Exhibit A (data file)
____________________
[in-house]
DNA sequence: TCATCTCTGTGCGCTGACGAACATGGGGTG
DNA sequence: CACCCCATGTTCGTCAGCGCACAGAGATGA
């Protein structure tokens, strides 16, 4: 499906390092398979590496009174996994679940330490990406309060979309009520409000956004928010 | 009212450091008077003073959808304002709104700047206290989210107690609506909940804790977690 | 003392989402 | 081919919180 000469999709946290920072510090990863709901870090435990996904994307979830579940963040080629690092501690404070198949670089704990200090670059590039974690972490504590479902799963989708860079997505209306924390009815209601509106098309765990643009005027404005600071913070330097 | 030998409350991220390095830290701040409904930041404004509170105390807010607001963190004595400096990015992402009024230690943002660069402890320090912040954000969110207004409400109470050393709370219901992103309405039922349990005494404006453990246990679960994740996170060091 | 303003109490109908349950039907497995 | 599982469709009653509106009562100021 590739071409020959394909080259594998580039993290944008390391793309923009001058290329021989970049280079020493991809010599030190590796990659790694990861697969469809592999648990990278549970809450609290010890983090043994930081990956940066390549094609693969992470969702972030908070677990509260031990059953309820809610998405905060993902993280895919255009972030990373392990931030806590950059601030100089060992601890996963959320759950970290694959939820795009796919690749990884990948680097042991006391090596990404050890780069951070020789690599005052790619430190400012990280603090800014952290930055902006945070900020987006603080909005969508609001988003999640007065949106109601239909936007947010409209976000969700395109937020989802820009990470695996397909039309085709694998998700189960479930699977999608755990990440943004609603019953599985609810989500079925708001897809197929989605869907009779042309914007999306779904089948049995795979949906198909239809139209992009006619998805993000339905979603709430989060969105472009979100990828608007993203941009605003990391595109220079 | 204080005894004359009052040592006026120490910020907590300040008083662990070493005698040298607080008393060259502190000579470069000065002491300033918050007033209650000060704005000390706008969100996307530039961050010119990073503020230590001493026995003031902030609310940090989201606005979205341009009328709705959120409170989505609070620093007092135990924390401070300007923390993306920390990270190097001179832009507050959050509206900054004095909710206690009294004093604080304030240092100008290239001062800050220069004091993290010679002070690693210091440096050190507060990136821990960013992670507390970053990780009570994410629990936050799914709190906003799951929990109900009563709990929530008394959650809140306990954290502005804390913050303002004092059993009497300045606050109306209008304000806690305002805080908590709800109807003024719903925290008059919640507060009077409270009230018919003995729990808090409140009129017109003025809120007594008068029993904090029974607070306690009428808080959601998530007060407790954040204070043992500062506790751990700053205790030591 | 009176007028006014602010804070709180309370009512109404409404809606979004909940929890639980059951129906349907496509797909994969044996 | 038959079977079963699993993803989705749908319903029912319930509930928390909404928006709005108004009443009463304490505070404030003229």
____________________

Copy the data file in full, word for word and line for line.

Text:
[in-house]
DNA sequence: TCATCTCTGTGCGCTGACGAACATGGGGTG
DNA sequence: CACCCCATGTTCGTCAGCGCACAGAGATGA
């Protein structure tokens, strides 16, 4: 499906390092398979590496009174996994679940330490990406309060979309009520409000956004928010 | 009212450091008077003073959808304002709104700047206290989210107690609506909940804790977690 | 003392989402 | 081919919180 000469999709946290920072510090990863709901870090435990996904994307979830579940963040080629690092501690404070198949670089704990200090670059590039974690972490504590479902799963989708860079997505209306924390009815209601509106098309765990643009005027404005600071913070330097 | 030998409350991220390095830290701040409904930041404004509170105390807010607001963190004595400096990015992402009024230690943002660069402890320090912040954000969110207004409400109470050393709370219901992103309405039922349990005494404006453990246990679960994740996170060091 | 303003109490109908349950039907497995 | 599982469709009653509106009562100021 590739071409020959394909080259594998580039993290944008390391793309923009001058290329021989970049280079020493991809010599030190590796990659790694990861697969469809592999648990990278549970809450609290010890983090043994930081990956940066390549094609693969992470969702972030908070677990509260031990059953309820809610998405905060993902993280895919255009972030990373392990931030806590950059601030100089060992601890996963959320759950970290694959939820795009796919690749990884990948680097042991006391090596990404050890780069951070020789690599005052790619430190400012990280603090800014952290930055902006945070900020987006603080909005969508609001988003999640007065949106109601239909936007947010409209976000969700395109937020989802820009990470695996397909039309085709694998998700189960479930699977999608755990990440943004609603019953599985609810989500079925708001897809197929989605869907009779042309914007999306779904089948049995795979949906198909239809139209992009006619998805993000339905979603709430989060969105472009979100990828608007993203941009605003990391595109220079 | 204080005894004359009052040592006026120490910020907590300040008083662990070493005698040298607080008393060259502190000579470069000065002491300033918050007033209650000060704005000390706008969100996307530039961050010119990073503020230590001493026995003031902030609310940090989201606005979205341009009328709705959120409170989505609070620093007092135990924390401070300007923390993306920390990270190097001179832009507050959050509206900054004095909710206690009294004093604080304030240092100008290239001062800050220069004091993290010679002070690693210091440096050190507060990136821990960013992670507390970053990780009570994410629990936050799914709190906003799951929990109900009563709990929530008394959650809140306990954290502005804390913050303002004092059993009497300045606050109306209008304000806690305002805080908590709800109807003024719903925290008059919640507060009077409270009230018919003995729990808090409140009129017109003025809120007594008068029993904090029974607070306690009428808080959601998530007060407790954040204070043992500062506790751990700053205790030591 | 009176007028006014602010804070709180309370009512109404409404809606979004909940929890639980059951129906349907496509797909994969044996 | 038959079977079963699993993803989705749908319903029912319930509930928390909404928006709005108004009443009463304490505070404030003229």